Pew Research Center’s political typology sorts Americans into cohesive, like-minded groups based on their values and beliefs, as well as their partisan affiliation. Use this tool to compare the groups on key topics and their demographics.
The U.S. political landscape is dominated by partisanship, but there are divisions within both partisan coalitions on such issues as immigration, America’s “openness” and the size and scope of government.
Among 17 Group of Twenty member countries, residents in just two countries have substantially more confidence in Trump than in Merkel on world affairs.
About four-in-ten Americans say they either own a gun themselves or live in a household with guns, and 48% say they grew up in a household with guns.
Americans have broad exposure to guns, whether they personally own one or not. About seven-in-ten say they have fired a gun at some point and 42% currently live in a gun-owning household.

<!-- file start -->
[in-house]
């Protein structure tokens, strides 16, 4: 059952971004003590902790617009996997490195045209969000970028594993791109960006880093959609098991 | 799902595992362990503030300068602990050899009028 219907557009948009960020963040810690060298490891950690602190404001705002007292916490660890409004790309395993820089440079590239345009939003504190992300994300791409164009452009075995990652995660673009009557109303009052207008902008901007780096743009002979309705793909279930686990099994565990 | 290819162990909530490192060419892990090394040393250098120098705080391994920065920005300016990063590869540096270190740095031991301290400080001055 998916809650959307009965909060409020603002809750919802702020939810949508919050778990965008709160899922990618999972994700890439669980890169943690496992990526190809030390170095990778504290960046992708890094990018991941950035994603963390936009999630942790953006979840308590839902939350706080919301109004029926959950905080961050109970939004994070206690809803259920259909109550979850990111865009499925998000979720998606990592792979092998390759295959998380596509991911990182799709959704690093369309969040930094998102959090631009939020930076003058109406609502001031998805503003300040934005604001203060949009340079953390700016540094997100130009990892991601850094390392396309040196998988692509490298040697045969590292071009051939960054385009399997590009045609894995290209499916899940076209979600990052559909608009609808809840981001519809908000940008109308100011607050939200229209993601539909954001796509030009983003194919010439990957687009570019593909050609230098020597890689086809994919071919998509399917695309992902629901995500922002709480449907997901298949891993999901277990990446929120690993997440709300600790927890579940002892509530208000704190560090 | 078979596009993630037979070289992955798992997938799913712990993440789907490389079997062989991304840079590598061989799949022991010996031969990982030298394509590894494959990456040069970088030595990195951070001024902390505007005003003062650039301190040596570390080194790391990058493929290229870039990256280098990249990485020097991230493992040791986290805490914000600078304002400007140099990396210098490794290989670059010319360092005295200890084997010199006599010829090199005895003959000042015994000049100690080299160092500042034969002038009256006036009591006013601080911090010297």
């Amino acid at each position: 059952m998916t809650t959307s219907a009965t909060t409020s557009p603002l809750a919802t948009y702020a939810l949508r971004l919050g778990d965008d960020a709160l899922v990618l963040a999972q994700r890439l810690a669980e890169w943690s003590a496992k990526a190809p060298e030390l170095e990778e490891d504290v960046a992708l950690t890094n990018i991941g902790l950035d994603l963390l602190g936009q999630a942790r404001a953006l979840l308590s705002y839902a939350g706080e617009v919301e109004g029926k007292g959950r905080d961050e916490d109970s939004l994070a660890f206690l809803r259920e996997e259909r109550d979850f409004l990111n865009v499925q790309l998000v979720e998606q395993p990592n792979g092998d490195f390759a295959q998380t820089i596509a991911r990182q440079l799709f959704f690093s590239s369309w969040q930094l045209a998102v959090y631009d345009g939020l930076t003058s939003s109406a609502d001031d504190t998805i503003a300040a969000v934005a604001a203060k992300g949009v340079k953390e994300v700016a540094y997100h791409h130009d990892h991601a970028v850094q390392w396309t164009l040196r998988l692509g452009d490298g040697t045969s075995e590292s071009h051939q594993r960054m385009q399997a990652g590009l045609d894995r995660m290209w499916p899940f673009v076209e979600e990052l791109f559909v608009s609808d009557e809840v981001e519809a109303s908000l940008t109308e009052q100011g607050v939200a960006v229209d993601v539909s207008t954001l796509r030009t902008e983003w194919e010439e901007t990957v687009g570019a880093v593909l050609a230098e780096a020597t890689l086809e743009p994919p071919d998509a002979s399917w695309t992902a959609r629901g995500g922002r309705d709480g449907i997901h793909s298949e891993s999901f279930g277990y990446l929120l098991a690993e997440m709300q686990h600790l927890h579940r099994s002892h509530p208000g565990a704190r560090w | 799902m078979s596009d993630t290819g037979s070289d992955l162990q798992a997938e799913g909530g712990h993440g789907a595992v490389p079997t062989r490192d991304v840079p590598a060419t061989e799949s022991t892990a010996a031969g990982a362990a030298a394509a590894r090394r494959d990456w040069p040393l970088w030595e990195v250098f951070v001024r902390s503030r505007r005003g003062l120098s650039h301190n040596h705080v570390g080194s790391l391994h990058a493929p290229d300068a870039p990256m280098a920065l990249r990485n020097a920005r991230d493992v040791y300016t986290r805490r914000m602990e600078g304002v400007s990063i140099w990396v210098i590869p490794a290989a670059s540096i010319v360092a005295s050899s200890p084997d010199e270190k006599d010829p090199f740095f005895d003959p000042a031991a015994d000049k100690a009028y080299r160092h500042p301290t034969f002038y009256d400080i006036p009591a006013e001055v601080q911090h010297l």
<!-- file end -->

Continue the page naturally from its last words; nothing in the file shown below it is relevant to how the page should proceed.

Americans tend not to favor budget cuts when asked about specific areas being affected, including Medicaid.
Americans lean toward regulations – not economic markets alone – as the most effective way to increase reliance on renewable energy, but they are evenly split on whether fewer regulations can protect air and water.
More Democrats and younger adults believe last month's science marches will lead to public support for science, while Republicans and older adults tend to disagree.
The generation gap between millennials and older adults on social and political issues exists even among evangelical Protestants.
The 1970s were an important era for American environmentalism. Congress passed the Clean Water Act and the Endangered Species Act, President Richard Nixon established the Environmental Protection Agency, and the nation observed its first Earth Day – created by Wisconsin Sen. Gaylord Nelson – on April 22, 1970. Nearly a half century later, Earth Day […]